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The major importance of minor characters

6/10/2013
Alphabet Dating CoverI’ve written about my love of minor characters before because I often find them to be some of the0 most interesting people in books.

Of course their role is often to operate as sounding boards or opportunities for the main character to let the reader know how they feel – tell the best friend and tell the reader at the same time – or even as a way to get independent information about the main players – hello two old women gossiping in the hairdresser about the main character.

In my own writing I love the minor characters. My books are riddled with friends, relatives and colleagues of the protagonists. I enjoy creating people who I would like to have in my own life and I especially enjoy writing those fun characters that it’s good to spend a few pages with but I wouldn’t want around for Christmas dinner each year.

My most recent novel Alphabet Dating features many male characters who only show up for one date – to play gold, see a movie or maybe take in an art gallery.

I don’t enjoy books where the characters seem to have existed in a bubble before page one. Everyone has connections in their life, positive or negative, that impact who they are and how they react – a weird neighbour, an office nemesis or a best friend.

Maybe its like real life where I don’t like to imagine anyone sitting alone on their birthday I like characters who have full lives. I don’t mind if they’re running away from the mob, falling in love or facing the zombie apocalypse I would like to think someone was worrying about how it turned out for them.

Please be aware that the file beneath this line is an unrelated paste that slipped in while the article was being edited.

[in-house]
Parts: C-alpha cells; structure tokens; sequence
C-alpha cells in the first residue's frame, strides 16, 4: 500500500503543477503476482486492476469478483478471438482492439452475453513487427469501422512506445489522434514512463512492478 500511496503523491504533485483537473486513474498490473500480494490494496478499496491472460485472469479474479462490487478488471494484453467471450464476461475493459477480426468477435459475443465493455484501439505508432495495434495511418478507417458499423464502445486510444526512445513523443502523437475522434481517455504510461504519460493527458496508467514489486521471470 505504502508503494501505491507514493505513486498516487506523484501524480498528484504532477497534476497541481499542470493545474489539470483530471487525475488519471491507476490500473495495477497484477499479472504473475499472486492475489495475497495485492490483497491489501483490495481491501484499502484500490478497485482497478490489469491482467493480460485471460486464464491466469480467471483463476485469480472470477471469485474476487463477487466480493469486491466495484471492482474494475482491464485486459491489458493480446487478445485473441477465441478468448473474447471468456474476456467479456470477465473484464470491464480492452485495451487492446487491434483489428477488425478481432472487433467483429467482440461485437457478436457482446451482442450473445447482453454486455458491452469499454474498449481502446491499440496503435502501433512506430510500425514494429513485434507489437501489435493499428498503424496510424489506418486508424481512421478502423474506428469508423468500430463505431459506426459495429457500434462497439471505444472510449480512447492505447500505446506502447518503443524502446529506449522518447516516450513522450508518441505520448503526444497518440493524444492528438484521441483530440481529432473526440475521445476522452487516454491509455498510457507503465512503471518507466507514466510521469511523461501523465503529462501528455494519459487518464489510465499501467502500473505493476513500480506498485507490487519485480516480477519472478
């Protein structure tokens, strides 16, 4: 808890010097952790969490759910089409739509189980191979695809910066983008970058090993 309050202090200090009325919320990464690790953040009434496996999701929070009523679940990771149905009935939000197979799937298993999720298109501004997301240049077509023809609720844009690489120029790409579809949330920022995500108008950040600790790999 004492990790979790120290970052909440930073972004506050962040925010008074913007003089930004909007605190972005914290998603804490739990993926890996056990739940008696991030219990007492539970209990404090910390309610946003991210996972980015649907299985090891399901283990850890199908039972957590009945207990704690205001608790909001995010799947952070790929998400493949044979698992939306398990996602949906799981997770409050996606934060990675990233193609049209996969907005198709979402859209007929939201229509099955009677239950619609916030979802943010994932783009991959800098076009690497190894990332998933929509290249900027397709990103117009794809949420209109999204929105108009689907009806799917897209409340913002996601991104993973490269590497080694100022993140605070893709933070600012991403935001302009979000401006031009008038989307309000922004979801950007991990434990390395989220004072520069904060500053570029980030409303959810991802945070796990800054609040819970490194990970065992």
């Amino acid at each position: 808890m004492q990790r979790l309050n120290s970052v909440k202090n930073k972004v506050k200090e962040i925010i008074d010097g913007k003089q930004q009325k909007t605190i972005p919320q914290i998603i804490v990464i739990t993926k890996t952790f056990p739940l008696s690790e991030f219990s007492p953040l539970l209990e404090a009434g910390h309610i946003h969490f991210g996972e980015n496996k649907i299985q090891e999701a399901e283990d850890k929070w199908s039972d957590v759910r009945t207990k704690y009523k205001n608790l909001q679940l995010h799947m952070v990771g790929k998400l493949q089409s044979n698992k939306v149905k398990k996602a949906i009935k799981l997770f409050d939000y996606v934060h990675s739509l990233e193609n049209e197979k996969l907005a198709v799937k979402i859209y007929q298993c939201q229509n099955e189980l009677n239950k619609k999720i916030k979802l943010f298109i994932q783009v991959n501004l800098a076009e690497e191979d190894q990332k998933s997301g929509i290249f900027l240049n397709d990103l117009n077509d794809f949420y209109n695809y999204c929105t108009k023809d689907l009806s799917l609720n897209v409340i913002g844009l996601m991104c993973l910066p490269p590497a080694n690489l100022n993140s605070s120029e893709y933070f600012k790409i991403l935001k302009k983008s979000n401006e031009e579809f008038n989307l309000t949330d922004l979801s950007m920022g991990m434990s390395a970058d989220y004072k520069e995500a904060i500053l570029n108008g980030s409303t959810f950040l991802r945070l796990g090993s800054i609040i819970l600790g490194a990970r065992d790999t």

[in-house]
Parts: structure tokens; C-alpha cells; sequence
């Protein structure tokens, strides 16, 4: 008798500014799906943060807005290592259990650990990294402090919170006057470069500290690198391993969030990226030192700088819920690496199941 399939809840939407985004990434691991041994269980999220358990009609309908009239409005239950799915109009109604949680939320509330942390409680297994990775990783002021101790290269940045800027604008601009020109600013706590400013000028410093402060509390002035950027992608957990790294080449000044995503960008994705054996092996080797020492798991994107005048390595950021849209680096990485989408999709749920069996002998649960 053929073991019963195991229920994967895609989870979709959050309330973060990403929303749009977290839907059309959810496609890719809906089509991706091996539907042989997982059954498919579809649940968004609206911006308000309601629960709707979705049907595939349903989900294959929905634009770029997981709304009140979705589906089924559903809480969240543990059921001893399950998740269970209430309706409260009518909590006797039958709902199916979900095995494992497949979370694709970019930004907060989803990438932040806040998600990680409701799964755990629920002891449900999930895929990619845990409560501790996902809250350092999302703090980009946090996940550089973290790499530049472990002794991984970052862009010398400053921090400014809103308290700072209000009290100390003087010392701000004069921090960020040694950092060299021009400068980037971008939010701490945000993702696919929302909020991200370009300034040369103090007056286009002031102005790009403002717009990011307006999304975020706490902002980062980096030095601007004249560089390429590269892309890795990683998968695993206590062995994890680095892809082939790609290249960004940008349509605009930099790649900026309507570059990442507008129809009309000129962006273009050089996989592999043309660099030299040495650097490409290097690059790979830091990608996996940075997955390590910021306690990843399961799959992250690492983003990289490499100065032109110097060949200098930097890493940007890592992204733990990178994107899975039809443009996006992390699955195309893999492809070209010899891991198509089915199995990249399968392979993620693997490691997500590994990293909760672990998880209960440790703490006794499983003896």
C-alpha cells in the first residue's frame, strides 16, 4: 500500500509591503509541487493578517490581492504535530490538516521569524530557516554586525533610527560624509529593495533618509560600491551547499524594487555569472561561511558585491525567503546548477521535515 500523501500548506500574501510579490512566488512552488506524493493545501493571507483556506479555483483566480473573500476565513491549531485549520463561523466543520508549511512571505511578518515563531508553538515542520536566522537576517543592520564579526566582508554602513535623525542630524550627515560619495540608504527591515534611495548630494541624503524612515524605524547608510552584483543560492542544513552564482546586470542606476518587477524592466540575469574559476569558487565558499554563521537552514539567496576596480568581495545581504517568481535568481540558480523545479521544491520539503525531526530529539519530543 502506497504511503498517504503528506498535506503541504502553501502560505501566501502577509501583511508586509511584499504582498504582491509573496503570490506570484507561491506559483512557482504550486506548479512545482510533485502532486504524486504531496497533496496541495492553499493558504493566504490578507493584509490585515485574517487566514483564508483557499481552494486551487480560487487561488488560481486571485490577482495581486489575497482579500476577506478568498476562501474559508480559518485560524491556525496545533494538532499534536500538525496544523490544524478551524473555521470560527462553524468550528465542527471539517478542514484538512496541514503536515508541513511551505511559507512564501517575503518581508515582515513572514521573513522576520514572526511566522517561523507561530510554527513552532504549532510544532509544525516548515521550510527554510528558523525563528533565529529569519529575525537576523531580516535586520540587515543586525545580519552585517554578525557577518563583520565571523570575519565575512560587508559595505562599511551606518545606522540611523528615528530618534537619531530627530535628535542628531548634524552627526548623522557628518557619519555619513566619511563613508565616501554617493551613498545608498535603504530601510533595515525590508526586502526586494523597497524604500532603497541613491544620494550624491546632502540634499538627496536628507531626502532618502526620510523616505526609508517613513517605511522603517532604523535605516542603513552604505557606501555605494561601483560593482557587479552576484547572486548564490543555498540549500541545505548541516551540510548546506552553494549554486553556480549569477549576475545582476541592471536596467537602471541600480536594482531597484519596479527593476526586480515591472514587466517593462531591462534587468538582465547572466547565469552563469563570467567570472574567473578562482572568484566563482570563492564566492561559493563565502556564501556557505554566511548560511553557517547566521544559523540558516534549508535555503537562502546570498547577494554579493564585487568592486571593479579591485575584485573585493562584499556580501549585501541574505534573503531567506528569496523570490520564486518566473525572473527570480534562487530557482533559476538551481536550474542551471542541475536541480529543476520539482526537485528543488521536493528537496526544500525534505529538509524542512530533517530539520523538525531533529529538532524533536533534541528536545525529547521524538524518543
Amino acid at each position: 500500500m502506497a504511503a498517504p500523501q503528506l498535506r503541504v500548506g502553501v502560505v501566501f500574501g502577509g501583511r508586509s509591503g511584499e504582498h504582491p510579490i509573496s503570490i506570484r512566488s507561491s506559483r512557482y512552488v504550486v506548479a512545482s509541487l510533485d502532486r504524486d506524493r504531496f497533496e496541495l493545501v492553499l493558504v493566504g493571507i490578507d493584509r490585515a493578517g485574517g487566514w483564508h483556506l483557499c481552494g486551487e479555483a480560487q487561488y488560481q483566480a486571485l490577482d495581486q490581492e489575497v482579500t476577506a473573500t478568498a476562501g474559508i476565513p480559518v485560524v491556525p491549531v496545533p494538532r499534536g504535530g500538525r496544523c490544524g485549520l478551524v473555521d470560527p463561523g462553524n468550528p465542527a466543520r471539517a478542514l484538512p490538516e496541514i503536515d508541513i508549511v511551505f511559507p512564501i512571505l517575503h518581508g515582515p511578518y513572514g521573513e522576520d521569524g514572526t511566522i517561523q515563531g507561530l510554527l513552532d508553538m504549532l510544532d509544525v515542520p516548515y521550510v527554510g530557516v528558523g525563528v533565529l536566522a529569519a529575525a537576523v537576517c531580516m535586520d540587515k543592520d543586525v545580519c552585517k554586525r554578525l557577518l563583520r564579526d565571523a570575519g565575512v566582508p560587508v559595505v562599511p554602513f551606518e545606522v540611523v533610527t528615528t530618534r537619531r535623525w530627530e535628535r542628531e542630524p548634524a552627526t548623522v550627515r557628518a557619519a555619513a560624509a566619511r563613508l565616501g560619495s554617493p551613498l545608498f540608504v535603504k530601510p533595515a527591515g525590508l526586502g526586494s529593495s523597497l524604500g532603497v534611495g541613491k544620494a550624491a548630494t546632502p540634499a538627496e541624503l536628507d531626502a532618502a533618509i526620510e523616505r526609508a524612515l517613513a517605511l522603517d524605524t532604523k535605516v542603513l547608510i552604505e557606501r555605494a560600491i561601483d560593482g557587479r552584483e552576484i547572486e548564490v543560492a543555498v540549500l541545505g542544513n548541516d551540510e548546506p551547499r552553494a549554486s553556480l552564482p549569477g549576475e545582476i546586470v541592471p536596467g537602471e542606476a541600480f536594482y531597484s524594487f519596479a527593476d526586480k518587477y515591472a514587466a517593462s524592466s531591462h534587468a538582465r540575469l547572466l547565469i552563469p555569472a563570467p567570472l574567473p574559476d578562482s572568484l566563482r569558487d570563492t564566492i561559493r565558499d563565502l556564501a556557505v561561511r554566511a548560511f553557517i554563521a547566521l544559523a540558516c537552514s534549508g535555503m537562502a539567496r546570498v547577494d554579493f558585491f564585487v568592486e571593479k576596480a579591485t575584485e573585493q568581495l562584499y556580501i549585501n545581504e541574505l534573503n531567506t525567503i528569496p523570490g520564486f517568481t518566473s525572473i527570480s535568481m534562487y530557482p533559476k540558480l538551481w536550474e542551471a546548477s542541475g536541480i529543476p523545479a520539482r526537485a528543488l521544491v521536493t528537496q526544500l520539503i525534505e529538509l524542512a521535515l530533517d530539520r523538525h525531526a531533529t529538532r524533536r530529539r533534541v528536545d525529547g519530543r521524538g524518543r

What about you? How important are minor characters to you in fiction?

Alphabet Dating is available on Amazon
http://www.amazon.com/dp/B00CMHEVXG

Comments

Mark Henwick
6/10/2013 05:19:30 pm

I don’t like to think of them as minor characters unless they genuinely have a walk on-walk off part. At least some of the secondary characters must have the flavour of major characters. It gives depth and can be useful to keep the reader guessing where the story is going. It’s also vital in most series to have strong secondary characters that give continuity and provide some of the incentive to keep reading.

Patsy
6/10/2013 07:28:42 pm

I love minor characters too – both when reading and writing. Seeing how a character treats others and what their friends are like really helps us to get to know them.
Reply
Monique
6/11/2013 06:01:36 pm

I agree with you Mark. Secondary characters is a better name :)Though wouldn’t have worked for my heading!)

I agree Patsy seeing characters through each other’s eyes does give you insight into them.

 

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